Well, ok then. Since everyone else is already all over the ageism aspect, I'll just go ahead and address the substance of the rest of Night and nrjxll arguments.
@Night: You're over-reading my argument. I'm not some kind of Ayn Rand free-market acolyte, but the fact is that the publishing business is a business. They do not offer products that are best
for the customer, they offer those that customers are willing to buy at the highest price they are willing to buy them at. As a business, they don't exist to improve the reading tastes of the American public, whatever that would mean, they exist to meet the needs of their customers.
"You can do things badly for ages, as long as everyone else is too or you're the only game in town. There's more than enough of both going on in the publishing industry to make that argument."
I disagree with your summary of the facts. The book business is so far from being a cartel and there are so many alternative sources of good works that readers can take advantage of, there is no need to submit to anyone's "bad practices."
"But more seriously, you've also assumed with blind faith that things done for the benefit of the producer will have benefits to the consumer."
I have not made that argument. I was merely responding to your statement ""Nothing the publisher does is required to serve a purpose to the reader." You have said that several times now. I don't know what you could possibly mean. If a publisher never does anything to serve their customers, just how do you think they stay in business? Cutting corners in the production process lowers the price of books, and DRM doesn't hurt more than a tiny proportion of readers (the vast majority of whom don't download anything, let alone feel a need to share their files). It may nevertheless be a bad practice. If so, it will eventually go away.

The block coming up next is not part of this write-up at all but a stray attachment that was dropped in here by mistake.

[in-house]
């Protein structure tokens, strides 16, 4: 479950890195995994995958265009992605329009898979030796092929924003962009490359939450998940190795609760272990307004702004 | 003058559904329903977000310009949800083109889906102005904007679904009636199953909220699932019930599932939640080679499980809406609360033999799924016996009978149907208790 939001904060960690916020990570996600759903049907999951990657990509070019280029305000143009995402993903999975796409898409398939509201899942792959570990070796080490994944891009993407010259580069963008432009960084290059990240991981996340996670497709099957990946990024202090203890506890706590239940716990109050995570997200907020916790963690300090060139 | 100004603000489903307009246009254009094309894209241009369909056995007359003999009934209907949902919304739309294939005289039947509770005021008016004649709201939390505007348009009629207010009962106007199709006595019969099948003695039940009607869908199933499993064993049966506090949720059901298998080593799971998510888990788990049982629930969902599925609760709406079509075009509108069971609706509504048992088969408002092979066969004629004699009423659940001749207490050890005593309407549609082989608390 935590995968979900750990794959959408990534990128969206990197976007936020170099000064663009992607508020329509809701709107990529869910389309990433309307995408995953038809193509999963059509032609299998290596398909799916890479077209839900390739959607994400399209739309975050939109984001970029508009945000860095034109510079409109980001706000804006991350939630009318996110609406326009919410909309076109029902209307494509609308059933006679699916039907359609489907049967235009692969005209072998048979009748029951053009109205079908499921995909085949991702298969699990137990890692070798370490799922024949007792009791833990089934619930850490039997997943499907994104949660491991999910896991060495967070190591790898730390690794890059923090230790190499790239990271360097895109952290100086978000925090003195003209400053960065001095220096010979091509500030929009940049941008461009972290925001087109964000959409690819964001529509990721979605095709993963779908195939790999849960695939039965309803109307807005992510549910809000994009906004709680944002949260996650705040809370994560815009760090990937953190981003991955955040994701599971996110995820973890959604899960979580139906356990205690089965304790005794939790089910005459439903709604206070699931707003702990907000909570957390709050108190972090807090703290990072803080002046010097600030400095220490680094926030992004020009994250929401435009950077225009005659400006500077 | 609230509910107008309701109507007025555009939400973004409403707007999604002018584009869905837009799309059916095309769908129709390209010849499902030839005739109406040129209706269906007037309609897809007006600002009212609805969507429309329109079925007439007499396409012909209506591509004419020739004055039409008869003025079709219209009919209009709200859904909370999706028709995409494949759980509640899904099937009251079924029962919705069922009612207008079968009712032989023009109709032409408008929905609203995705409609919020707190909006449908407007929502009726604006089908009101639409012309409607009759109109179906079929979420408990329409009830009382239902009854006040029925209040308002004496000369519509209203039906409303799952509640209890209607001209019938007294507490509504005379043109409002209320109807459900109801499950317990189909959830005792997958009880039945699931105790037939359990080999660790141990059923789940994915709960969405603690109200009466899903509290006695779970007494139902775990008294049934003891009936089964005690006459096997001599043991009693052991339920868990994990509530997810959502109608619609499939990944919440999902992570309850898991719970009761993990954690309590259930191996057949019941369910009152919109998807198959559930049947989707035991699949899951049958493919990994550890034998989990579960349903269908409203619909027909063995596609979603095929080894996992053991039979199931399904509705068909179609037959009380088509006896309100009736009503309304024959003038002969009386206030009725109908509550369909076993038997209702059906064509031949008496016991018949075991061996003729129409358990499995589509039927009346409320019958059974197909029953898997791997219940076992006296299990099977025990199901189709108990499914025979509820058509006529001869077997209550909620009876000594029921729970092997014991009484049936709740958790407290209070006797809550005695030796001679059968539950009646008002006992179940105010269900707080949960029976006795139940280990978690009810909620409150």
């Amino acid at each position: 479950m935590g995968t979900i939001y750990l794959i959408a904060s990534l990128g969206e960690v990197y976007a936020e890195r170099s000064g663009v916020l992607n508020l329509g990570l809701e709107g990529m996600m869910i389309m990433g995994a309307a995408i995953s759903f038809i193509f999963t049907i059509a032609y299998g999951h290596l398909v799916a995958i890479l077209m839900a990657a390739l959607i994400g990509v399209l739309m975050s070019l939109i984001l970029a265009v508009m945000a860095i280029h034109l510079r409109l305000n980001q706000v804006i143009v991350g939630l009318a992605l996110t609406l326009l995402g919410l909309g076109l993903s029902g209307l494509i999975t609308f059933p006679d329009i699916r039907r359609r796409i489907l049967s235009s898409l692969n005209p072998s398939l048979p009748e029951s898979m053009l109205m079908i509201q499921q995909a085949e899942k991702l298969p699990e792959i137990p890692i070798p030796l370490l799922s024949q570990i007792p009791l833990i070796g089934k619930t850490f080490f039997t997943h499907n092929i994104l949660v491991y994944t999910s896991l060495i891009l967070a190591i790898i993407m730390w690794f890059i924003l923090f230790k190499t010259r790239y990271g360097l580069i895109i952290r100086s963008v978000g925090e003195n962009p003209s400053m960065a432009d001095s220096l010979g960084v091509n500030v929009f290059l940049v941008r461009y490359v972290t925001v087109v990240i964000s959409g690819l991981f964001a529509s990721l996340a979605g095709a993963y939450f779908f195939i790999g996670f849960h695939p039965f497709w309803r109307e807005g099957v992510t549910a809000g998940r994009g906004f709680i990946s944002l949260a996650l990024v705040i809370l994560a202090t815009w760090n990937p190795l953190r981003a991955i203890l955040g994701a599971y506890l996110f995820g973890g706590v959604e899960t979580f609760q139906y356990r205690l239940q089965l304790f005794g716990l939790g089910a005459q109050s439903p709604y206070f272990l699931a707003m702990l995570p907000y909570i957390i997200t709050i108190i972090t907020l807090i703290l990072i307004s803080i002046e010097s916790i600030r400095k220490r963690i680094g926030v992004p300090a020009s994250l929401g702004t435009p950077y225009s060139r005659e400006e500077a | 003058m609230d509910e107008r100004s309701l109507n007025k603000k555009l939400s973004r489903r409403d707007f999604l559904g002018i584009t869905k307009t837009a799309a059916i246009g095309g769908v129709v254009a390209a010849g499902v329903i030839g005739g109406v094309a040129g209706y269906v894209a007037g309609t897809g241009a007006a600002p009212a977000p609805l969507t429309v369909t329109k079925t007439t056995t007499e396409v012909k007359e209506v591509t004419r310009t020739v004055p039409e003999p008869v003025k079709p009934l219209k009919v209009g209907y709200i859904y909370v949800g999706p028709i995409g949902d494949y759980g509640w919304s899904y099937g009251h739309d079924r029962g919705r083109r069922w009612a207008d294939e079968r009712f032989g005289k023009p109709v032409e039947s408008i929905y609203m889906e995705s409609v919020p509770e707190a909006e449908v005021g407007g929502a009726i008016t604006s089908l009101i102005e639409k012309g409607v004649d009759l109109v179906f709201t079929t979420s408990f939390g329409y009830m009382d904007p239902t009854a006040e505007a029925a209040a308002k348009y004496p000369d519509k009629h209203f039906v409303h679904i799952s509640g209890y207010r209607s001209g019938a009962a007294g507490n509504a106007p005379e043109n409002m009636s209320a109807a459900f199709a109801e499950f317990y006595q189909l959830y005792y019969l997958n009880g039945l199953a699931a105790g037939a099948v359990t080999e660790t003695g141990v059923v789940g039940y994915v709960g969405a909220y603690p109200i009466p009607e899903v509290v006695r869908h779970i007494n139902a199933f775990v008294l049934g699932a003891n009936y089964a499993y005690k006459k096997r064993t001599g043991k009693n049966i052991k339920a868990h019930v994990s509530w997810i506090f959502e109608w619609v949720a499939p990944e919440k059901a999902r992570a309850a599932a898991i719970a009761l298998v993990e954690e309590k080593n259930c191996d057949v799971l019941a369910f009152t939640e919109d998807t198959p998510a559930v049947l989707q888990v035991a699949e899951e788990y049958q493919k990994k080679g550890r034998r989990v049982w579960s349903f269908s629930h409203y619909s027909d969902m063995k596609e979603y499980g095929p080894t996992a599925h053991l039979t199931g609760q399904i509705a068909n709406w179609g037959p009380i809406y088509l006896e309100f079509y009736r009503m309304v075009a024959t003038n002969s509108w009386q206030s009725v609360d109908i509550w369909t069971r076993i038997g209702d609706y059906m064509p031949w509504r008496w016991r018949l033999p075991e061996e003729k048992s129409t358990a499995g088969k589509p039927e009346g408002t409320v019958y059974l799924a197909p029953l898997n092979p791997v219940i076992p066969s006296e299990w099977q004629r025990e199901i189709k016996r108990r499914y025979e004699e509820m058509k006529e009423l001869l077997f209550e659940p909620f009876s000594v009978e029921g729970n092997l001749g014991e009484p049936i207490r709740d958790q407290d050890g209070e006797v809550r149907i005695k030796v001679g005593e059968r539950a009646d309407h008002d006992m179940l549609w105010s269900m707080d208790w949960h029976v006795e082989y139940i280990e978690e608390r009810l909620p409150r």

More to the point, from a publishers POV genres are
marketing demographics, as in "people who are interested in contemporary lit", etc. To an author, a genre is a type of work, but to a publisher, a genre is a set of features that a population of customers are interested in. That's just the way the business works.
@nrxjll: "My objection is to classifying works into "genres" that are based on demographics, not story elements..."
Ah, I think I'm beginning to get it. See the last paragraph in my response to Night, above. In any case, YA does
classify by story elements, primarily an approach toward story-telling that takes the POV of a 12-18 year old reader. This will inform the way in which the protagonists and antagonists are characterized, how settings are described, how the plot will proceed, what writing style is adopted- all are informed by the understanding of teen readers.
By the way, I never meant that Sci-Fi is somehow less successful now than in the past, I meant that the genre is no longer a single coherent body of works that resemble each other- it's diversified into a large body of sub-genres, and that's a good thing, overall.